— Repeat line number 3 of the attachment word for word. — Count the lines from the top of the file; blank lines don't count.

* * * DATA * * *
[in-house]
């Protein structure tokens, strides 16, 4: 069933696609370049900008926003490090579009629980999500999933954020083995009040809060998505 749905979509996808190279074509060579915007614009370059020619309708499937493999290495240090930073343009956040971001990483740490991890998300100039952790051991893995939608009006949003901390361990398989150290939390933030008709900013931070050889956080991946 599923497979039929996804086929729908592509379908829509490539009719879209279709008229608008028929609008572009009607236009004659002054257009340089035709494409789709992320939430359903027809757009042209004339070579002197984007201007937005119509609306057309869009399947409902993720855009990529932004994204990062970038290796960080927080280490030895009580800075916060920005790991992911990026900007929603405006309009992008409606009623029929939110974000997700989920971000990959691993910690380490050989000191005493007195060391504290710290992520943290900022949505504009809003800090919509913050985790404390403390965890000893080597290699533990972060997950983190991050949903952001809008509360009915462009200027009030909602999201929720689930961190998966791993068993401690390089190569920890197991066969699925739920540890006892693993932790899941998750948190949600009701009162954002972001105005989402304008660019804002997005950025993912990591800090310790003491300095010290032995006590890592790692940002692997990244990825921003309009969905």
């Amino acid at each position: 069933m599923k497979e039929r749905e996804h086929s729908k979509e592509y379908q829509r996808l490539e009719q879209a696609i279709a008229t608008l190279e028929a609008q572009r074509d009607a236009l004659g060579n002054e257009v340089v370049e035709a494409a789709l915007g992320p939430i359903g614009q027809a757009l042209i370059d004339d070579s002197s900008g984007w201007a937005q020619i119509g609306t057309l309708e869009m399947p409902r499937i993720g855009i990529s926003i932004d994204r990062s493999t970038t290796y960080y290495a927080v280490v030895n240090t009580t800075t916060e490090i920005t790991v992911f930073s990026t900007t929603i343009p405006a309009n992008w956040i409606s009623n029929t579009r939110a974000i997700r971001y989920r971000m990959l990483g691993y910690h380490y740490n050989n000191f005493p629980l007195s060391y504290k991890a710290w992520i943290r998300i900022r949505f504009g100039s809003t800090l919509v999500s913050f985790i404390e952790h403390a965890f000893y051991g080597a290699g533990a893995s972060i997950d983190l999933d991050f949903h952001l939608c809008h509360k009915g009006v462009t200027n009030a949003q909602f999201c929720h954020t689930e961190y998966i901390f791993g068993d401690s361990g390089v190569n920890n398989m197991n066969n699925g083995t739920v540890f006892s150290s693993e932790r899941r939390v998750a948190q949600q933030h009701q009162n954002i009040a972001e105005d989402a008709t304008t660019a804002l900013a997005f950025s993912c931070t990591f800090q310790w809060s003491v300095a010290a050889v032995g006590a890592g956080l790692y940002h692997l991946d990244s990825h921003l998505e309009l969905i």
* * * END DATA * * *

């Amino acid at each position: 069933m599923k497979e039929r749905e996804h086929s729908k979509e592509y379908q829509r996808l490539e009719q879209a696609i279709a008229t608008l190279e028929a609008q572009r074509d009607a236009l004659g060579n002054e257009v340089v370049e035709a494409a789709l915007g992320p939430i359903g614009q027809a757009l042209i370059d004339d070579s002197s900008g984007w201007a937005q020619i119509g609306t057309l309708e869009m399947p409902r499937i993720g855009i990529s926003i932004d994204r990062s493999t970038t290796y960080y290495a927080v280490v030895n240090t009580t800075t916060e490090i920005t790991v992911f930073s990026t900007t929603i343009p405006a309009n992008w956040i409606s009623n029929t579009r939110a974000i997700r971001y989920r971000m990959l990483g691993y910690h380490y740490n050989n000191f005493p629980l007195s060391y504290k991890a710290w992520i943290r998300i900022r949505f504009g100039s809003t800090l919509v999500s913050f985790i404390e952790h403390a965890f000893y051991g080597a290699g533990a893995s972060i997950d983190l999933d991050f949903h952001l939608c809008h509360k009915g009006v462009t200027n009030a949003q909602f999201c929720h954020t689930e961190y998966i901390f791993g068993d401690s361990g390089v190569n920890n398989m197991n066969n699925g083995t739920v540890f006892s150290s693993e932790r899941r939390v998750a948190q949600q933030h009701q009162n954002i009040a972001e105005d989402a008709t304008t660019a804002l900013a997005f950025s993912c931070t990591f800090q310790w809060s003491v300095a010290a050889v032995g006590a890592g956080l790692y940002h692997l991946d990244s990825h921003l998505e309009l969905i």